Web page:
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Decommissioning & Environmental Sciences
The mission of the Decommissioning and Environmental Sciences (DES) Division is to promote the development and use of those skills and technologies associated with the use of nuclear energy and the optimal management and stewardship of the environment, sustainable development, decommissioning, remediation, reutilization, and long-term surveillance and maintenance of nuclear-related installations, and sites. The target audience for this effort is the membership of the Division, the Society, and the public at large.
Conference on Nuclear Training and Education: A Biennial International Forum (CONTE 2023)
February 6–9, 2023
Amelia Island, FL|Omni Amelia Island Resort
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Nuclear Science and Engineering
Fusion Science and Technology
Nuclear energy: enabling production of food, fiber, hydrocarbon biofuels, and negative carbon emissions
In the 1960s, Alvin Weinberg at Oak Ridge National Laboratory initiated a series of studies on nuclear agro-industrial complexes1 to address the needs of the world’s growing population. Agriculture was a central component of these studies, as it must be. Much of the emphasis was on desalination of seawater to provide fresh water for irrigation of crops. Remarkable advances have lowered the cost of desalination to make that option viable in countries like Israel. Later studies2 asked the question, are there sufficient minerals (potassium, phosphorous, copper, nickel, etc.) to enable a prosperous global society assuming sufficient nuclear energy? The answer was a qualified “yes,” with the caveat that mineral resources will limit some technological options. These studies were defined by the characteristic of looking across agricultural and industrial sectors to address multiple challenges using nuclear energy.
Elia Merzari, Haomin Yuan, Misun Min, Dillon Shaver, Ronald Rahaman, Patrick Shriwise, Paul Romano, Alberto Talamo, Yu-Hsiang Lan, Derek Gaston, Richard Martineau, Paul Fischer, Yassin Hassan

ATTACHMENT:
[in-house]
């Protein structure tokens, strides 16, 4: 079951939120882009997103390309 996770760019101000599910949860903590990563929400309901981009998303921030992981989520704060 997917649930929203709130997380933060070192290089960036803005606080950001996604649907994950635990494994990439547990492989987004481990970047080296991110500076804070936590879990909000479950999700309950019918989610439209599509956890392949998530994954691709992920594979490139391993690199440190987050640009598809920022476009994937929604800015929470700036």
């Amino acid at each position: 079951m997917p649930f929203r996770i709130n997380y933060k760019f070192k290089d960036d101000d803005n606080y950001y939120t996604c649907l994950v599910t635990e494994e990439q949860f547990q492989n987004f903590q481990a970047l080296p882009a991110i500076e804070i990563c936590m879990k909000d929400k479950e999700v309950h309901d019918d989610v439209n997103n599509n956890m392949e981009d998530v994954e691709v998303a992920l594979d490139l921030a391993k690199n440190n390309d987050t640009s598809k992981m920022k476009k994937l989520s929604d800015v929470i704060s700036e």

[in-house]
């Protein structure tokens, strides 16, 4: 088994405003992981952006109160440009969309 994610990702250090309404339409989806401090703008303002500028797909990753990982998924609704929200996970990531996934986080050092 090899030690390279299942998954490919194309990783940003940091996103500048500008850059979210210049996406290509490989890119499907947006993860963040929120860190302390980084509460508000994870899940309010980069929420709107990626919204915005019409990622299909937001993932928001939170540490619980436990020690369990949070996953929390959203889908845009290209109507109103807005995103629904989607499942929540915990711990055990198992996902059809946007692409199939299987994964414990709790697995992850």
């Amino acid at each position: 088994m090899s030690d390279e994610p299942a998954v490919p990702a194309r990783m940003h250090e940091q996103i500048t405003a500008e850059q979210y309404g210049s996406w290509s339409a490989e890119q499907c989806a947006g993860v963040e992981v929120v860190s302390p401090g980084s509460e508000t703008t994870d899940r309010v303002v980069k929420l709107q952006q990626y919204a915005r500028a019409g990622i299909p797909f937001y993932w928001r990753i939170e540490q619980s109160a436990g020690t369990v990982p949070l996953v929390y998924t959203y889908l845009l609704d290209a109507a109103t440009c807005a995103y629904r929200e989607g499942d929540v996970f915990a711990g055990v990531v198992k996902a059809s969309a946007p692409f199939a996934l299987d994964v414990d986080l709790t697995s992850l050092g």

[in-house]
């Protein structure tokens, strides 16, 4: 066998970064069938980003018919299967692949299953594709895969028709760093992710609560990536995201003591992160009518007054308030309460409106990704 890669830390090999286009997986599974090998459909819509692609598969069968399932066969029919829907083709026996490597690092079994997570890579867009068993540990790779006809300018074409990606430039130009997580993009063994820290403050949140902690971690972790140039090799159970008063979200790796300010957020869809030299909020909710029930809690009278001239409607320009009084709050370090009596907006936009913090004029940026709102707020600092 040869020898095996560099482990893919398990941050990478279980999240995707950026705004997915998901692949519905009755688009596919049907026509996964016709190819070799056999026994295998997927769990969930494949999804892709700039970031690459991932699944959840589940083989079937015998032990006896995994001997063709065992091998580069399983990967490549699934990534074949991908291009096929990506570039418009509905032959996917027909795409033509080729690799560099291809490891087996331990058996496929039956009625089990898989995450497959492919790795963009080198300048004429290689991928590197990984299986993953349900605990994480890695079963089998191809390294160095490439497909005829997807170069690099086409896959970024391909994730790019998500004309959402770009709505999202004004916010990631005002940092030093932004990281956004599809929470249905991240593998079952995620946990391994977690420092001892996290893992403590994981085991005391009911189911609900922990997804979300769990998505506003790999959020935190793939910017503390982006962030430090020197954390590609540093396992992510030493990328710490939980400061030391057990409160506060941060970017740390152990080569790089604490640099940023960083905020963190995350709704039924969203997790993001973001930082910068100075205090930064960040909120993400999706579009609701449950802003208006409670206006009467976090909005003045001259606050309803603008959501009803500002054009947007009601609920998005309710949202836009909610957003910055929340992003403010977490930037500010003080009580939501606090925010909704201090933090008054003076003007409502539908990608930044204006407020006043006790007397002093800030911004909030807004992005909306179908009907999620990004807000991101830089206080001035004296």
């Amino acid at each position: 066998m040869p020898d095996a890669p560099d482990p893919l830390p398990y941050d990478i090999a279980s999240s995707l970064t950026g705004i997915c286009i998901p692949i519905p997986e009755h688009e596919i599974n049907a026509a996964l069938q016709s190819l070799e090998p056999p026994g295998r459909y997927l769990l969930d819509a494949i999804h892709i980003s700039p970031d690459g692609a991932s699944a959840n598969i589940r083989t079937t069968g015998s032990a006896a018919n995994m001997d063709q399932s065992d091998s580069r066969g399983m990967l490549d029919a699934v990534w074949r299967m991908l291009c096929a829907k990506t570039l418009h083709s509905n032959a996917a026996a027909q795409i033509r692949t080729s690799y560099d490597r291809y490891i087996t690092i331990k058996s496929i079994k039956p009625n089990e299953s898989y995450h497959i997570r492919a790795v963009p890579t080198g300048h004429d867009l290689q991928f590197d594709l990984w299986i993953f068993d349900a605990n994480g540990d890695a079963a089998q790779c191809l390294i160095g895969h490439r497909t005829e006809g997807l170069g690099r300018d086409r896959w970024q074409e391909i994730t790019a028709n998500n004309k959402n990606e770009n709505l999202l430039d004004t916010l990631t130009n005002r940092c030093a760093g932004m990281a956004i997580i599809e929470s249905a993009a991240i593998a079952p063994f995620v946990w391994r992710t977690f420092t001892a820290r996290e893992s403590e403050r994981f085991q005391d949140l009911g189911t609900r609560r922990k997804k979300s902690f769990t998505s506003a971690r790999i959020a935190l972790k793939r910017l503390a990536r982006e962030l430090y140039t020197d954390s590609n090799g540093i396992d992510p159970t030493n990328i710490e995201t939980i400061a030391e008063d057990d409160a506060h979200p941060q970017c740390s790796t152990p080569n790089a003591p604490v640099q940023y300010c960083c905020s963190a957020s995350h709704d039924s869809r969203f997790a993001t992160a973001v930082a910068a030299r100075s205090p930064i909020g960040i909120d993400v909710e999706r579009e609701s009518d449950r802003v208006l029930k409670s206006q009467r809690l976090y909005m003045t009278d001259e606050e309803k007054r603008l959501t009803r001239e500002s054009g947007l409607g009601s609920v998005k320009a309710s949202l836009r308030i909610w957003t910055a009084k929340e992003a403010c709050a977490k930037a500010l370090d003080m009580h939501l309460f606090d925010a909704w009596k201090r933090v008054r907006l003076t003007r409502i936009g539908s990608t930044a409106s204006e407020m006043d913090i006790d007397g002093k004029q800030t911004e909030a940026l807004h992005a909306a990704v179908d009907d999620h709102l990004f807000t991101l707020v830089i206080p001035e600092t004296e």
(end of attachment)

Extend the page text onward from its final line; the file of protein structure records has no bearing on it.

Nuclear Technology | Volume 207 | Number 7 | July 2021 | Pages 1118-1141
Technical Paper | doi.org/10.1080/00295450.2020.1824471
Articles are hosted by Taylor and Francis Online.
This paper demonstrates a multiphysics solver for pebble-bed reactors, in particular, for Berkeley’s pebble-bed -fluoride-salt-cooled high-temperature reactor (PB-FHR) (Mark I design). The FHR is a class of advanced nuclear reactors that combines the robust coated particle fuel form from high-temperature gas-cooled reactors, the direct reactor auxiliary cooling system passive decay removal of liquid-metal fast reactors, and the transparent, high-volumetric heat capacitance liquid-fluoride salt working fluids (e.g., FLiBe) from molten salt reactors. This fuel and coolant combination enables FHRs to operate in a high-temperature, low-pressure design space that has beneficial safety and economic implications. The PB-FHR relies on a pebble-bed approach, and pebble-bed reactors are, in a sense, the poster child for multiscale analysis.
Relying heavily on the MultiApp capability of the Multiphysics Object-Oriented Simulation Environment (MOOSE), we have developed Cardinal, a new platform for lower-length-scale simulation of pebble-bed cores. The lower-length-scale simulator comprises three physics: neutronics (OpenMC), thermal fluids (Nek5000/NekRS), and fuel performance (BISON). Cardinal tightly couples all three physics and leverages advances in MOOSE, such as the MultiApp system and the concept of MOOSE-wrapped applications. Moreover, Cardinal can utilize graphics processing units for accelerating solutions. In this paper, we discuss the development of Cardinal and the verification and validation and demonstration simulations.